Dortmund began with two four-player double round-robins, with the top two in each group moving on to semifinal matches. Shirov won Group 1 ahead of Veselin Topalov of Bulgaria, while Evgeny Bareev of Russia won Group 2 ahead of Peter Léko of Hungary. In the semis, Léko beat Shirov, while Topalov beat Bareev, after a play-off. Léko then won the final to set up a match with Kramnik. That match was not played until the second half of 2004 and ended in a tie, allowing Kramnik to retain the title according to the match conditions.
While Kramnik was finding a challenger, FIDE was holding knock-out World Championship tournaments (rather like the present World Cups), the winners of which held the title for two years but did not have special rights in the next cycle. Then, in 2005, its world championship was decided by an eight-player round-robin, won by Topalov.
After 13 years of division, the World Championship was unified again in 2006 in a match in Russia, in which Kramnik defeated Topalov. In 2007, it was decided to select the World Champion in an eight-player double round-robin tournament in Mexico City (like the one that Topalov had won two years earlier in San Luis, Argentina). Four of the spots in the 2007 tournament were reserved for four players who had previously qualified.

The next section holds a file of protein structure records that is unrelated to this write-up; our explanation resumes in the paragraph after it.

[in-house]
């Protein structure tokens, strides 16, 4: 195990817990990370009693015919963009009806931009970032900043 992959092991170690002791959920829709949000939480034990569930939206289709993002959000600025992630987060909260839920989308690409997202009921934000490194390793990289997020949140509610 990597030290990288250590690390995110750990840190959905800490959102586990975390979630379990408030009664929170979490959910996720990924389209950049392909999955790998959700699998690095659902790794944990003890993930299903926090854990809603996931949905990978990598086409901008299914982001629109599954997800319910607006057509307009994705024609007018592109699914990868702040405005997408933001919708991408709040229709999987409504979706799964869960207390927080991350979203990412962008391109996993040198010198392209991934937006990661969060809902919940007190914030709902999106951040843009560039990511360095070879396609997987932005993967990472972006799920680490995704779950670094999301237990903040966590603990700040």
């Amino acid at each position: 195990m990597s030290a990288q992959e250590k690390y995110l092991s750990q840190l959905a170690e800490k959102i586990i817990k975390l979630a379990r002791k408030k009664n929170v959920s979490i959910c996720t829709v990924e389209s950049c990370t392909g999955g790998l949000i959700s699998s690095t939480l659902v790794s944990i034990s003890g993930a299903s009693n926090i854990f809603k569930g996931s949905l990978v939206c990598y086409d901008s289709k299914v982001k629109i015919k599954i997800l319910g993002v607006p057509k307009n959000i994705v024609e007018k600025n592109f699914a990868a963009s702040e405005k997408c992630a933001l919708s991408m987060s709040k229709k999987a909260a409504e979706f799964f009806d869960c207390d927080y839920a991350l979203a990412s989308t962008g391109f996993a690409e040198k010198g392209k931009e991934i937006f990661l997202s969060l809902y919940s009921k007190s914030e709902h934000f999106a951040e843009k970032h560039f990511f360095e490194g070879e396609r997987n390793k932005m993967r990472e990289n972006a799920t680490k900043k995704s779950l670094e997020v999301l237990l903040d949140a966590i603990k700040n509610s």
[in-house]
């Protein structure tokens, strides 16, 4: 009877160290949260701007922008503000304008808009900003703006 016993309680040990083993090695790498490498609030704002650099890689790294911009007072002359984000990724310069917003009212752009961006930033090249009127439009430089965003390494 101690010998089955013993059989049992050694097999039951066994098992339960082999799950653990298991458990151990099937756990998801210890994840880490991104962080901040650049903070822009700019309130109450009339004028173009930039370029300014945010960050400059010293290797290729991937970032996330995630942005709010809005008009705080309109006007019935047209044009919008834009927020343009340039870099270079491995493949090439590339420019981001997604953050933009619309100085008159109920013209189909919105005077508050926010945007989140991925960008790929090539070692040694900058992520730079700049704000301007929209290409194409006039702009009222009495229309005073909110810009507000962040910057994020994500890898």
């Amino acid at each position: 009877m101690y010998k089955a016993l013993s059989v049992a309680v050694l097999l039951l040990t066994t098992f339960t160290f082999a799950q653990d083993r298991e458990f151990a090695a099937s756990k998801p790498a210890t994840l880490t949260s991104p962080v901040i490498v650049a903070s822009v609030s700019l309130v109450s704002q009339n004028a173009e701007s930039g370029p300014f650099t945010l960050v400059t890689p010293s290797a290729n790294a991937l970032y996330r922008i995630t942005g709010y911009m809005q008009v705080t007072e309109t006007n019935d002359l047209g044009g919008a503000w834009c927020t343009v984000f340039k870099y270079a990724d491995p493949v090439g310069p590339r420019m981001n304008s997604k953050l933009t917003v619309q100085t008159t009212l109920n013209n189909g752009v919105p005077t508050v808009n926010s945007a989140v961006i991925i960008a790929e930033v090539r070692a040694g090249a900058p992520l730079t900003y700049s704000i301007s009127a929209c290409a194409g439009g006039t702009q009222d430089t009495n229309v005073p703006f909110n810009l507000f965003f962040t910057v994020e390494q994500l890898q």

The other four spots would be determined in a two-stage knockout Candidates tournament held in May and June of 2007. The tournament began with eight matches of best of six games, plus rapid tiebreaks if required. It was the first Candidates in which Magnus Carlsen of Norway, the current World Champion, participated. He was eliminated by Levon Aronian of Armenia in a two-game blitz tie-breaker after a fantastic struggle in which the six classical games and four rapid games had failed to separate them.
Another noteworthy participant was Judit Polgar of Hungary. It was the first time that a woman had played in the Candidates (though Polgar had played in the FIDE championship tournament in San Luis). Polgar was defeated by Bareev.
The eight winners were then paired for a final round of matches from which Léko, Aronian, Boris Gelfand of Israel, and Alexander Grischuk of Russia emerged victorious. They then joined Anand, Kramnik, and two other Russians, Alexander Morozevich and Peter Svidler, in the championship tournament. Anand won to become World Champion.
The terms under which the World Championship had been reunified required Anand to defend the title against Kramnik (which he did successfully in 2008) and then against Topalov (in 2010). So there was no need for a Candidates tournament or other selection process until 2011.